Worrying is normal. But you don't have to let it rule you.
While a certain amount of worrying is normal — indeed, at times you would have to be crazy not to worry — excessive worry takes a toll on all aspects of our lives.
Including our job performance.
Worrying can ruin our concentration, damage relationships with colleagues, cause missed deadlines or spawn major errors. Whether it’s family issues, health concerns or current events, energy spent on worrying is energy taken away from things we want and need to do, like our jobs.
We don’t have to let our worries get the better of us though. We can manage them, even if we can’t eliminate them completely.
One of the best ways to deal with any issue is to let it out into the light of day. Talking it over with a friend or colleague often helps to put concerns into perspective, and may even show that what you’re worrying about is highly unlikely to ever happen. Truth be told, most of the things we fret over never actually come to pass. Just naming a fear gives you a greater sense of mastery over it.
If your worry is about something that is at least partially under your control, identify the worst-case scenario and then make a plan to deal with it. You will probably never have to implement this plan. But if you need to, you will be as ready as you can be.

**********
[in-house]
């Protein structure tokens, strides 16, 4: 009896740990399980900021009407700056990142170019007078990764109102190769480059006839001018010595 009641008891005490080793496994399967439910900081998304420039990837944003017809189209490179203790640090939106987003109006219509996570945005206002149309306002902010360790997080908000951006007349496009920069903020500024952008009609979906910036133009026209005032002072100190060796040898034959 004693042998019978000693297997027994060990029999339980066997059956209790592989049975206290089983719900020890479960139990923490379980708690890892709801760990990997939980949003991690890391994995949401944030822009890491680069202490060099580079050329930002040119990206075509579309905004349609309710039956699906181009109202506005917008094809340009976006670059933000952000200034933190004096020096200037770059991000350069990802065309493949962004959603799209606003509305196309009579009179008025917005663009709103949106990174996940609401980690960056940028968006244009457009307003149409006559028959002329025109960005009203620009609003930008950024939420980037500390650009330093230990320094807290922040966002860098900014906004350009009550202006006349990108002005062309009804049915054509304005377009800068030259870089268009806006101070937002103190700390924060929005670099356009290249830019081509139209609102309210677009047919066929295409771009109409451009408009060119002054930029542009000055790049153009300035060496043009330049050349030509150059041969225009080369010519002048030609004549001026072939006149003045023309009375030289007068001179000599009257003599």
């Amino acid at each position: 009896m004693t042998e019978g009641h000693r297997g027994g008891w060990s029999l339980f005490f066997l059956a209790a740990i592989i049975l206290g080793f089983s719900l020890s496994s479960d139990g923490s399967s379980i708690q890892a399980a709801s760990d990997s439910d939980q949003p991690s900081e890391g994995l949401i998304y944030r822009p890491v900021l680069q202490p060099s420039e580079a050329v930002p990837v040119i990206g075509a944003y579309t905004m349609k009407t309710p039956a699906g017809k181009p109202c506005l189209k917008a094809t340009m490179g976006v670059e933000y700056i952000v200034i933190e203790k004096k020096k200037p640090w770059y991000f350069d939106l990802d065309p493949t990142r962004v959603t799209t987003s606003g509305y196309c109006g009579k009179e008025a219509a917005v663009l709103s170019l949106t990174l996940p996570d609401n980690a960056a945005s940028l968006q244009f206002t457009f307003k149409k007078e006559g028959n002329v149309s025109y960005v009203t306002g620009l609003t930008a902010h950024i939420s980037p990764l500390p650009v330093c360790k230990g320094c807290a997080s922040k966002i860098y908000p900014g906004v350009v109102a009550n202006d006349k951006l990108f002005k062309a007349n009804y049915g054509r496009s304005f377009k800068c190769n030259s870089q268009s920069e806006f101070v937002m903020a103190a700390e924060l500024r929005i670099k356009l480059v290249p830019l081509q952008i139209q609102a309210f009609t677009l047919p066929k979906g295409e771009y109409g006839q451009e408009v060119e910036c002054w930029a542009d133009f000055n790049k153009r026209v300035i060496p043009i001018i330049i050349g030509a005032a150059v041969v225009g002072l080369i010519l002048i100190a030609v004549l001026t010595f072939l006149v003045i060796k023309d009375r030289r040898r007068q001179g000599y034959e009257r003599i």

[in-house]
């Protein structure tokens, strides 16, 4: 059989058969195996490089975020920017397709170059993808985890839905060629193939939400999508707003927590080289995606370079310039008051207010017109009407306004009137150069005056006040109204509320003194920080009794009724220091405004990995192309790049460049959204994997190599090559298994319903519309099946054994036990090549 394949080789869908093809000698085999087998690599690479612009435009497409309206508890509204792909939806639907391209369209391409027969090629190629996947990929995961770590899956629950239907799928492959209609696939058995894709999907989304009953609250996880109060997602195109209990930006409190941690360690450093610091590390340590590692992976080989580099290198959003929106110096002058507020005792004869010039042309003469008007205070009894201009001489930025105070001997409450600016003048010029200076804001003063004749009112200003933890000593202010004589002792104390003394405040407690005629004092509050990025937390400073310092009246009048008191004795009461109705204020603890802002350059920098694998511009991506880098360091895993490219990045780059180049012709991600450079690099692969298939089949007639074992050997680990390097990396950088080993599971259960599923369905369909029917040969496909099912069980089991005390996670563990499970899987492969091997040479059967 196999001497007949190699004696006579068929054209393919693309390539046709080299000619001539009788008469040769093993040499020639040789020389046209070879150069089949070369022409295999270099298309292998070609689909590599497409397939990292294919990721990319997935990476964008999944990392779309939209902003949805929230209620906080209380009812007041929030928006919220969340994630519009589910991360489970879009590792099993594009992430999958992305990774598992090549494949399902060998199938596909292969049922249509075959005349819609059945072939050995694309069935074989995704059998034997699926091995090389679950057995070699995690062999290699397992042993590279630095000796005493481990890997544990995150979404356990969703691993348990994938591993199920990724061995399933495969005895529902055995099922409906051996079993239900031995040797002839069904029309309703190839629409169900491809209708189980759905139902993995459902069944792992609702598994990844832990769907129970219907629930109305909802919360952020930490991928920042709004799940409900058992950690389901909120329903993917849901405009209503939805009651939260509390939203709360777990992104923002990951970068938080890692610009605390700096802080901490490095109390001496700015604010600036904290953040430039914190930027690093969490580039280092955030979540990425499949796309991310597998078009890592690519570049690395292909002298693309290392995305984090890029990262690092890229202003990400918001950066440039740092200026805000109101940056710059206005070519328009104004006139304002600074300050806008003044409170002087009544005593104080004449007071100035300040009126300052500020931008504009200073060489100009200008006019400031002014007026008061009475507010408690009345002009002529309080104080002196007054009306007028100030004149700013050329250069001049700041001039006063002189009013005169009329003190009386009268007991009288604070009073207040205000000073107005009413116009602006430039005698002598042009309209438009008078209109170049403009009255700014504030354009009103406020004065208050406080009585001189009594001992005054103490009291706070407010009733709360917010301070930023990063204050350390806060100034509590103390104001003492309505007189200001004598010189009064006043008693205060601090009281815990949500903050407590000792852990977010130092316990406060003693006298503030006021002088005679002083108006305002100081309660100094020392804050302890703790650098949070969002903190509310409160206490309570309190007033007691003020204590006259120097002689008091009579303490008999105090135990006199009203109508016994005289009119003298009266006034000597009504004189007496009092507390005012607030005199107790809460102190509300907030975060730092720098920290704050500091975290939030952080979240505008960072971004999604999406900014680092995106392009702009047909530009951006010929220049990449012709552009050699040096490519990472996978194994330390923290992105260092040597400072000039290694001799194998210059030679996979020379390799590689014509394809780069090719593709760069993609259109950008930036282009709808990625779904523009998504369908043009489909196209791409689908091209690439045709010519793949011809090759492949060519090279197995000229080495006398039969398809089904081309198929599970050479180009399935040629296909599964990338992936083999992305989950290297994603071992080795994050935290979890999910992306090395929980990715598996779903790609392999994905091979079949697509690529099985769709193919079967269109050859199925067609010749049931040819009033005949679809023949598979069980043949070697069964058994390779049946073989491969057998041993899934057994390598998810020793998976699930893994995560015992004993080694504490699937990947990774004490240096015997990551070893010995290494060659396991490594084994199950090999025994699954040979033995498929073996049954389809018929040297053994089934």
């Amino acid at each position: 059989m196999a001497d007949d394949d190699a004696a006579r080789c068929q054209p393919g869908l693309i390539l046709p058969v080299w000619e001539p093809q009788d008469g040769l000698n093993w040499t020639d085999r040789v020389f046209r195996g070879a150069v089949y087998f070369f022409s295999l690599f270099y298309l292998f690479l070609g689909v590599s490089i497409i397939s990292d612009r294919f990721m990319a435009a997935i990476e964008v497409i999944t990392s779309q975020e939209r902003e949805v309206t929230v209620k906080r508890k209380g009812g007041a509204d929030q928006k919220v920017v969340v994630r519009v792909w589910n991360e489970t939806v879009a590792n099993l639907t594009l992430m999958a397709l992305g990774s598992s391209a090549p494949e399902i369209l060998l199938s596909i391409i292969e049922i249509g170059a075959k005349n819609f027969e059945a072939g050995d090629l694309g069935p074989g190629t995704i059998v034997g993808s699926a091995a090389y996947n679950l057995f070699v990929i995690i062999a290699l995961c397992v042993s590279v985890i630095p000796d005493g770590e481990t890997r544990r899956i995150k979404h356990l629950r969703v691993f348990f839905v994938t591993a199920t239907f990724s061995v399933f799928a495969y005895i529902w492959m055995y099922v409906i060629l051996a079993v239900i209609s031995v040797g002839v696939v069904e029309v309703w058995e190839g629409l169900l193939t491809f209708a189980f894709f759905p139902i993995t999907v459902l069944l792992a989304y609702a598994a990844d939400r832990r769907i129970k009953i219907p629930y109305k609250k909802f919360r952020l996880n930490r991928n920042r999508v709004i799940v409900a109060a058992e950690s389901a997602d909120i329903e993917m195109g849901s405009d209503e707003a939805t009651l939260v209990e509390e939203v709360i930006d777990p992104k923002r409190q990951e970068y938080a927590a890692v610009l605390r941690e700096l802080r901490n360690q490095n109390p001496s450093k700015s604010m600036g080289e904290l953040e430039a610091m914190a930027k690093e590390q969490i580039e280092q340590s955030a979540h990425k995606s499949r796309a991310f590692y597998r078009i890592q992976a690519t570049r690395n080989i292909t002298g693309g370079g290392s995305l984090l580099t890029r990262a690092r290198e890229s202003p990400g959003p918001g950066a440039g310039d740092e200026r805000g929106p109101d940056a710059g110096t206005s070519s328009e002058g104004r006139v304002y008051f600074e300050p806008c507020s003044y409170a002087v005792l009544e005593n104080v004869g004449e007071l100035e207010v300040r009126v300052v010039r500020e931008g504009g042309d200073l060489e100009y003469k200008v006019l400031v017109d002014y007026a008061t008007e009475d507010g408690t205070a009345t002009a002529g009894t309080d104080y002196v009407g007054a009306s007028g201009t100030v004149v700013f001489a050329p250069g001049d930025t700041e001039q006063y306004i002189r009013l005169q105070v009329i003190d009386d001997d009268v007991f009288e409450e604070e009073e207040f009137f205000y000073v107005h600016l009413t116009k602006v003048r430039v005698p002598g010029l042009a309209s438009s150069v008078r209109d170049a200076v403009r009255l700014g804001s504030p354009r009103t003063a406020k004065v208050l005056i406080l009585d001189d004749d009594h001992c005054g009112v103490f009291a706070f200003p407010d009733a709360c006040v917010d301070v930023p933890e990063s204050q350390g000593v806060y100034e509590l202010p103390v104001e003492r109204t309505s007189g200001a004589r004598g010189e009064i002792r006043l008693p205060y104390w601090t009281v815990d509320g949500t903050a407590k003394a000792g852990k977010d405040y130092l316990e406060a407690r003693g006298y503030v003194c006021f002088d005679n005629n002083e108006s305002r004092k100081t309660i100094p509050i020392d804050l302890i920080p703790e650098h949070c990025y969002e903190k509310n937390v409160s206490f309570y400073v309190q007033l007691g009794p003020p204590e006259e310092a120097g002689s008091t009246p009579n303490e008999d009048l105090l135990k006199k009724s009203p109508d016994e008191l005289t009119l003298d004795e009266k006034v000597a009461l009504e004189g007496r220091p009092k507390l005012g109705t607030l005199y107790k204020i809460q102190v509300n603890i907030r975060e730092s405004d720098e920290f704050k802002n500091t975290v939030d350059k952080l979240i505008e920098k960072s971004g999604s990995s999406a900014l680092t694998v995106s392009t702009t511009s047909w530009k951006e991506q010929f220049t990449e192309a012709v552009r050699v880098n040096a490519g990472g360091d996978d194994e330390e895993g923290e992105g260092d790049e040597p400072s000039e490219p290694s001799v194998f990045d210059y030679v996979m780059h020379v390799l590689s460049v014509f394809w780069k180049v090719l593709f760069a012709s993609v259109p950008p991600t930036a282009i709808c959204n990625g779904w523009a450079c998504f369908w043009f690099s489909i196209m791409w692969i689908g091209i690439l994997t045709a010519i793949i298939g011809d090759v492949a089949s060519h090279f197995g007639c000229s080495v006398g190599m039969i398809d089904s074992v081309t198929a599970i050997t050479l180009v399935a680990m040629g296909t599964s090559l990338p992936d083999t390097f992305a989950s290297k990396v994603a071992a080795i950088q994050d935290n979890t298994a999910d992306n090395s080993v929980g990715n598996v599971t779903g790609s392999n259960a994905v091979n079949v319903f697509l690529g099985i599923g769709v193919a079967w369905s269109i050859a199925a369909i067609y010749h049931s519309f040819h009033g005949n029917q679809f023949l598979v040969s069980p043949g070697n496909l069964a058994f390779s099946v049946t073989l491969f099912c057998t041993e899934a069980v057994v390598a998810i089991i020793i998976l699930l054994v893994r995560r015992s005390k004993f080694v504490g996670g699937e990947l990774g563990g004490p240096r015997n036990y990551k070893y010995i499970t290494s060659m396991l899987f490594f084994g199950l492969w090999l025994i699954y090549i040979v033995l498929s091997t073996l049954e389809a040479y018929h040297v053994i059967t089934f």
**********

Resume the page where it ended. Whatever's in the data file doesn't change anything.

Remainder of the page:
Some worries cannot be vanquished; they can only be lived with. You may have to determine to accept the worry as a situation or potentiality that cannot be changed, at least by you. Pay attention to your emotional state and practice disengaging from negative thoughts. Meditation and/or prayer can help a lot here.
Try nature therapy. We live in one of the most beautiful environments on the planet. So get yourself out in it! Taking even a brief walk outdoors is proven to reduce stress levels and lower blood pressure.
A couple other tricks are to create a worry period (that’s right, schedule your worrying and only worry during that time), and to keep a worry diary. Writing down your concerns may help you to identify patterns and even come up with solutions.
Worries will always be with us. But you don’t have to let them rule you.
Karen Burns is the author of The Amazing Adventures of Working Girl: Real-Life Career Advice You Can Actually Use and of the novel “The Paris Effect.” Email her at firstname.lastname@example.org.